If you’ve never had experience with roosters, count yourself fortunate and move on.

My rooster has earned the name “King Louis”. If that rings a bell with you, it’s probably because the original King Louis met his fate with “Madame la guillotine”, and my king Louis is about to meet the same fate.

One cannot go outside if the chickens have been released from their common yard, lest Louis take the advantage of sneaking up on you and attacking you from behind, at calf height.
The preferred method is for him to fake you out. Yes, whoever said chickens were dumb obviously never kept chickens.
King Louis will go about pecking the ground, keeping a beady red eye on you, but seemingly minding his own chickenie business; you happen to take your eyes off of him, turn your back on him, and WHAM, he’s lunging at your shin or calf, flapping for all he’s worth.
I have developed the habit of keeping Louis in front of me at all times, and, having the Border Collie right next to me--he wants to herd the chickens, so he herds them away from me typically.

Tonight, the rains had died, the clouds had begun to clear, and while it was pre dark-thirty, daylight was waning fast. I went to let the chickens out of their yard, you know, to poke around before dark. I had my camera with me, as I had been taking sunset photos from my deck, so the natural thing for me to do was to try and snap a few photos of my flock of chickens.
King Louis was having a peaceful time, pecking at my feet, me watching him, watch me. It was a pleasant encounter until I started clicking away.

Apparently chickens don’t like the click of a shutter, because they walked away from me; all that is except King Louis; King Louis backed up and ran at me before I knew what was happening, so he got mud on my PJ’s (ok, so now you know, I go out into the yard in my jammies to take pictures and to liberate chickens). Thankfully I was paying enough attention to the beast that while he muddied my jammies, he got a swift kick in the chest. “Off you go beastie” I said; but no, here he comes again! I got a full kick at him this time, being fully prepared with my swaying jammie pants and my faux crocs out in the mud. I hope someone, somewhere got a good laugh.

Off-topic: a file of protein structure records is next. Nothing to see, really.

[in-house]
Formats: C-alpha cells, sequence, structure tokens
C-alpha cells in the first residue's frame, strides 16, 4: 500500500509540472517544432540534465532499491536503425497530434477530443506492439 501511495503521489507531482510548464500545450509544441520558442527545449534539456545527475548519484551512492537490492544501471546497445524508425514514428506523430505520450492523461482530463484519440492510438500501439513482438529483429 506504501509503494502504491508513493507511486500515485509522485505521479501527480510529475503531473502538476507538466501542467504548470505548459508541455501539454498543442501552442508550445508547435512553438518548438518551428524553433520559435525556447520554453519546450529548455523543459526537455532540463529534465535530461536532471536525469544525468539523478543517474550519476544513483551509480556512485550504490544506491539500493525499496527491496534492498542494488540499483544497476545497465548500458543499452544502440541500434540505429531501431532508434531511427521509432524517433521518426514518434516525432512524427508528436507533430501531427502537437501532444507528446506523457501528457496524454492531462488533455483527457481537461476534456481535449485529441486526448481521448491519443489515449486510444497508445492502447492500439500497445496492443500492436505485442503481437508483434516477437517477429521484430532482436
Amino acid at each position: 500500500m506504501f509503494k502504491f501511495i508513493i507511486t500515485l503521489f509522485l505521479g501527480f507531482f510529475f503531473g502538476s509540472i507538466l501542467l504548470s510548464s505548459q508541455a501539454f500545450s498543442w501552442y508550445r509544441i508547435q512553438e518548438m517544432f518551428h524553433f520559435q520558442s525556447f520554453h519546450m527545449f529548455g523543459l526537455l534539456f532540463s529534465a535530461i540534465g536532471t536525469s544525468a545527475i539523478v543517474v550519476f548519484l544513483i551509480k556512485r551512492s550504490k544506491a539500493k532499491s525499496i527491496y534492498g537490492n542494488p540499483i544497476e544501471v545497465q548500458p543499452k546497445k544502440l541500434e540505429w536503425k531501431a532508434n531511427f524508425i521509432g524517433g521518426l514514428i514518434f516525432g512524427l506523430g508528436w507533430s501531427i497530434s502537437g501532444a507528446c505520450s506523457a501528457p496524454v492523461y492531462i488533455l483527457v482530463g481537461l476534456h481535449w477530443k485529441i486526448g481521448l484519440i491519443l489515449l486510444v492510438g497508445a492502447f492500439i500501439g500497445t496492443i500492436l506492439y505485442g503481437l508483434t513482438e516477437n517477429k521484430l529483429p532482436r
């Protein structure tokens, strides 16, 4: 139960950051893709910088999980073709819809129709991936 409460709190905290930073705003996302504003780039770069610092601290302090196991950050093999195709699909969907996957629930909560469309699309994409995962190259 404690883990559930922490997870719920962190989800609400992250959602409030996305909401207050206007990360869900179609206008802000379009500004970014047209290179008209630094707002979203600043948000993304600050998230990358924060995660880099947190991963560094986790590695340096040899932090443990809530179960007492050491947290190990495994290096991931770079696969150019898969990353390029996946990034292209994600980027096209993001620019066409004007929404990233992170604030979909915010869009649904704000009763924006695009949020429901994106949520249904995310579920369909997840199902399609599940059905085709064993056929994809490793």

The beast wasn’t dissuaded at all from attacking my leg and while he attempted one more time, I began to call for the absentee dog; for all his trouble, King Louis got another swift kick about the time I look up to see stupid dog sitting on the deck WATCHING me kick the beastly bird.
“COME HERE you!” I call, and dog dutifully comes to my aid; King Louis is banished from my presence.
“Finally” I call to the dog as I make haste to the deck, knowing if I take my eyes off the fearsome fowl I will regret it and so would he.

The moral of the story is don’t get a rooster; if you happen to get a rooster from the feed store, I hear they make a fine stew. I’ll get back to you on that.

Tuesday, June 1, 2010

Welcome to Morningside

Welcome to my little corner of the country. I hope here to chronicle the life on our five and a half acres of heaven.

I've wanted a "farm" since I was about 12. My parents divorced, and I went to live with my grandparents on 40 acres of Oregon mountainside; outside of a little tiny "town" called "Mountaindale".

I loved "the farm", and after I married and began having children, I knew that I needed to be in the country again. This need wasn't just a physical need, it was a spiritual need; the need to have space and privacy notwithstanding, I needed to be an active participant in an agrarian lifestyle.

After a couple of false starts through the 1990's, we finally have a piece of property that has all the elements I felt were needed to really, finally, have a farm.

So far, our little farm has 8 chickens, including one bossy rooster; two sheep, three dogs,  four cats and one beehive*. We had a bummer lamb that we bottle fed, cuddled, diapered and babied until she was big enough to join the big boys in the pasture; the coyotes got her this last week, which was quite a blow; the realities of farm life can be difficult to say the least.

My goals are to raise a milk cow, with her calf being our yearly beef; to raise our own pork, to grow most if not all of our own vegetables and to become as self reliant as possible. I also know that these are lofty goals, and won't come about without much trial and error.

My hope with this blog is to journal our ups and downs; our adventures and misadventures as we make this journey; I invite you to come along.

*Late edit; I left out the bees. Pfffllllttt